Snail Problem, Part 4

In the last three posts (see Snail Problem parts 1, 2, and 3), I tackled the following problem: a snail crawls along a twig of length L0 at 1 cm/d, and the twig grows 2 cm/d. Will the snail reach the end, and when?

The answer is yes, and it will reach the end in

\displaystyle t = (e^2-1)\cdot\frac{L_0}{2}.

I’m interested in solving this now for the general case, leaving the twig growth and snail velocities unspecified. Fellow blogger Ken Roberts has already solved this, but I still want to try my hand at it. I’ll follow his example and use g for the growth rate of the twig (I’m already using t for time), s for the inherent velocity of the snail, and I’ll continue using L0 for the initial length of the twig (and L for its length at any time).

The length of the twig L is

\displaystyle L(t)= gt+L_0 ,

since it grows at g cm/d and its grown for t days. The velocity at any point x is length is the fraction of the length of the twig,

\displaystyle \frac{x}{L(t)} = \frac{x}{gt + L_0}

times the twig’s overall growth rate, g:

\displaystyle \frac{gx}{gt + L_0} .

The net velocity v of the snail is the sum of the growth of the twig at that point (which we just calculated) and its own inherent velocity, s:

\displaystyle v = \frac{gx}{gt + L_0} + s

Of course, v is the derivative of the snail’s position x with respect to time. Remember that L0, g, and s are constants.

\displaystyle \frac{dx}{dt} = \frac{gx}{gt + L_0} + s

This is a linear first-order differential equation.

\displaystyle \frac{dx}{dt} - \frac{g}{gt + L_0}x = s

The way to solve this is to multiply by the following integrating factor (see part 2 for an explanation):

\displaystyle \mu(t) = e^{\int \left(-\frac{g}{gt + L_0}\right) \,dt}

\displaystyle \mu(t) = e^{-\int g\cdot\frac{1}{gt + L_0}\,dt}

\displaystyle \mu(t) = e^{-\ln|gt+L_0| + c_1}

I actually might prefer doing this the other way (the longer method from the previous post), since integrating inside an exponent is inconvenient. Using sum and product rules for exponents:

\displaystyle \mu(t) = e^{c_1}{\left(e^{ln |gt+L_0|}\right)}^{-1}

\displaystyle \mu(t) = c_2(gt+L_0)^{-1}

I got rid of the absolute value because the quantity gt + L0 will always be positive, since it’s the length of the twig. And more generally, we can select a quantity for the constant that would have the appropriate sign. We just need one possible solution for this integrating factor, so I’ll select the one where the constant is equal to one.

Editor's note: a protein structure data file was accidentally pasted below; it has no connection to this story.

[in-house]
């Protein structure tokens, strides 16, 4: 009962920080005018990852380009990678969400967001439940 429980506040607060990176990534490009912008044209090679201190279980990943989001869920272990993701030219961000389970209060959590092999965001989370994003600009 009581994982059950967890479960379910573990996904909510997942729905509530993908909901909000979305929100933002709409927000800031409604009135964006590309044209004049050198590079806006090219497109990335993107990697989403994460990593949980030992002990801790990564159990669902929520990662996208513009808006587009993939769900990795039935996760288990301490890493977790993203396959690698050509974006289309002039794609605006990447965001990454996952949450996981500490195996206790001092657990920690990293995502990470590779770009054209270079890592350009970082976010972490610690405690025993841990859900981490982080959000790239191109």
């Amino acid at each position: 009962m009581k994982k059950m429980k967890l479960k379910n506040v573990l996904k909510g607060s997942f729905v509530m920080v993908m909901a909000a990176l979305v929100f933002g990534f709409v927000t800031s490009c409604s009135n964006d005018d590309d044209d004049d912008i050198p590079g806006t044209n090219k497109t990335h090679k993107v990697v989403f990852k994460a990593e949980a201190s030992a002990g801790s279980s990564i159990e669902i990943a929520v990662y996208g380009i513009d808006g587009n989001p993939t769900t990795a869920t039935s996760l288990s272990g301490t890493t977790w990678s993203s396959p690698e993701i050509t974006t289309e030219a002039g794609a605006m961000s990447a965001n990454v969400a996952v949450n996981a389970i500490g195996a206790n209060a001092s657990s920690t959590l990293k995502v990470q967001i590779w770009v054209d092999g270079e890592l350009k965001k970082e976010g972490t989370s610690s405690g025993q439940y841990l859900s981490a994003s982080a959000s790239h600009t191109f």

\displaystyle \mu(t) = (gt+L_0)^{-1}

Now we take this and multiply it by our prior differential equation.

\displaystyle (gt+L_0)^{-1}\left(\frac{dx}{dt} - \frac{g}{gt + L_0}x\right) = (gt+L_0)^{-1}s

\displaystyle (gt+L_0)^{-1}\frac{dx}{dt}-g(gt+L_0)^{-2}x = \frac{s}{gt+L_0}

The whole point of this diversion was to get the left side of the equation into a form that is the inverse of the product rule.

\displaystyle \frac{d}{dt}\left[(gt+L_0)^{-1}x\right] = \frac{s}{gt+L_0}

Integrating both sides with respect to t gives

\displaystyle (gt+L_0)^{-1}x = \int\frac{s}{gt+L_0}\,dt

\displaystyle (gt+L_0)^{-1}x = s\int\frac{1}{gt+L_0}\,dt

We need to set up the inverse of the chain rule.

\displaystyle (gt+L_0)^{-1}x = \frac{s}{g}\int\frac{g}{gt+L_0}\,dt

\displaystyle (gt+L_0)^{-1}x = \frac{s}{g}\left(\ln|gt+L_0| + c_3\right)

We can multiply through by s/g, and define a new constant. Also, I’ll remove the absolute value, since I’m only interested in positive t.

\displaystyle (gt+L_0)^{-1}x=\frac{s}{g}\ln(gt+L_0) + c_4

\displaystyle x = \left[\frac{s}{g}\ln(gt+L_0) + c_4\right](gt+L_0)

We can find the constant by noting that when t=0, x=0:

\displaystyle 0 = \left(\frac{s}{g}\ln L_0 + c_4\right)(L_0)

Dividing both sides by L0 gives

\displaystyle 0 = \frac{s}{g}\ln L_0 + c_4

\displaystyle c_4 = -\frac{s\ln L_0}{g}

Substituting this back into our equation for x:

\displaystyle x = \left[\frac{s}{g}\ln(gt+L_0) -\frac{s\ln L_0}{g}\right](gt+L_0)

\displaystyle x = \frac{s}{g}\left[\ln(gt+L_0)-\ln L_0\right](gt+L_0)

Let’s combine the natural logarithms and rearrange the terms for clarity:

\displaystyle x= \frac {s}{g}(gt+L_0)\ln\frac{gt+L_0}{L_0}

That’s it! Noting that the quantity gt+L0 represents the current twig length, L, we can say that

\displaystyle x = \frac{s}{g}L\ln\frac{L}{L_0} .

In other words, at any given time, the position of the snail is equal to the ratio of the snail’s inherent velocity to the twig growth velocity times the current twig length times the natural logarithm of the ratio of the twig’s current length to its original length. Keeping it in this form, using the general case rather than s=1 and g=2, certainly makes the formula more intuitive. I’ll solve for the time it takes to reach the end of the twig in the next post.